4 Things I Have Learned About Self-Publishing

I think that everyone can benefit from someone else’s experiences. That is why I want to share a few points that I have discovered about self publishing my work rather than going to traditional publishers. I used to be dead set against it and wanted to go the traditional publishing route at any cost. Now, I don’t think I ever will unless I get handed just the right contract for my work. (Probably never gonna happen). I have heard too many traditional publishing horror stories.

1.) eBOOKS: Self-publishing used to mean that you wrote your work, perfected it, ordered the copies, and maybe a few friends and family would read it. The rest of the copies sit in your garage in a sad and sorry box. Well, that’s not the case anymore. eBooks changed everything.

2.) EFFORT: You have to be everywhere at once. I have a Twitter, Facebook, Instagram, and a YouTube channel. I am a member of several forums for writers. I do NaNoWriMo. I am going to a writing convention come May, and I am working on more platforms as we speak. Everything you do will help to sell books.

If you do what you’ve always done, you’ll get what you’ve always gotten. I want more books out. I have to change something in my schedule and sit down to write in order to make that happen. Self-publishing is probably harder than traditional in some ways because you have no extra hands doing everything else for you. You are your own marketer, designer, editor (unless you hire someone or have a beta). And you have to put in the time to do everything and do it well in order for that wheel to turn.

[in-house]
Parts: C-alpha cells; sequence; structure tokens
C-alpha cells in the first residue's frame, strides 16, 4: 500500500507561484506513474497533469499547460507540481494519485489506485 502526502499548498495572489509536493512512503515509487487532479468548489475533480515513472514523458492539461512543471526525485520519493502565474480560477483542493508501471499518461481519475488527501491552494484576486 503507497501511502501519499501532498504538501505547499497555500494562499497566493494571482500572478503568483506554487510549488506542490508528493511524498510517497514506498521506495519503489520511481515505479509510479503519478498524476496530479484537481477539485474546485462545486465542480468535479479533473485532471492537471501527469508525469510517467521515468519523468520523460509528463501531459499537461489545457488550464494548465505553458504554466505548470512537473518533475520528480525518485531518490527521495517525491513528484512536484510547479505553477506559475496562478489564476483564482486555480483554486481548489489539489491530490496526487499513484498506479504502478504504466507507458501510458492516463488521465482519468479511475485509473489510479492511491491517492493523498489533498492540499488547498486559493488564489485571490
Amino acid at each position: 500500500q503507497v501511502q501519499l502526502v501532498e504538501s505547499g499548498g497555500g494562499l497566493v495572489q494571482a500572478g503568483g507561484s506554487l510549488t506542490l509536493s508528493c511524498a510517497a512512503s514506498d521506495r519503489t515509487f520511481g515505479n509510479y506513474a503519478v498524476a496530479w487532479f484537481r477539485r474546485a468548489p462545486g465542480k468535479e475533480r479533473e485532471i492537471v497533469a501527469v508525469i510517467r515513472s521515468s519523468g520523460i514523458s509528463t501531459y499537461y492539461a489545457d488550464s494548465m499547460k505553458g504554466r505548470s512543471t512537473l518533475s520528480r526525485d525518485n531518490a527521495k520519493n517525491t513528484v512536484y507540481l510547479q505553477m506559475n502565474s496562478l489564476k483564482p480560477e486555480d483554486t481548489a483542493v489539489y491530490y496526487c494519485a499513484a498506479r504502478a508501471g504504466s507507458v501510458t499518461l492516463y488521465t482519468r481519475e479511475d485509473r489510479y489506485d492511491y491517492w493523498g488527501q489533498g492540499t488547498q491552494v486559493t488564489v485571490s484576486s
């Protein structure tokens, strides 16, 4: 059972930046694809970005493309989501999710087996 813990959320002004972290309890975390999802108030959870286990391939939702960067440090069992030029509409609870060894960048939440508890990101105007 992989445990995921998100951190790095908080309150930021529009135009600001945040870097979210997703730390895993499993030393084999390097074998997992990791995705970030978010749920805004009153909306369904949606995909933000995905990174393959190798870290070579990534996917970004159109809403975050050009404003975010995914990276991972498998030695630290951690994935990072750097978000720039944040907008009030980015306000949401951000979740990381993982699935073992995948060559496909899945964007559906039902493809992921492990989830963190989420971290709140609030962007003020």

3.) CONTROL: You have so much more control. You can control your covers, your pricing, your own deadlines. I have everything at my finger tips. I can decide where my story is going to go, and not my editor or my agent. (Which don’t have anyway). I can make my own choices and that is so priceless. I had too many teachers telling me that I had to do things their way for years and years and years. I love that I can do things my way.

4.) PERCEPTION: Like I previously said, I always thought that self-publishing was just outrageous and a waste of time. I wanted to see my books in bookstores. And to be fair, I would still love that. But I don’t think of self-publishing the same way I did a year ago. Although others do. You say you are SELF-published and suddenly your credibility goes the other way. People sometimes think that writers are a dime a dozen, and saying that you are actually selling books just shocks them. So I just tell people that I publish exclusively to Amazon rather than saying I am self-published (when people ask). It just sounds cleaner. People who don’t write or are not trying to publish, don’t usually understand that self-publishing isn’t what it used to be.

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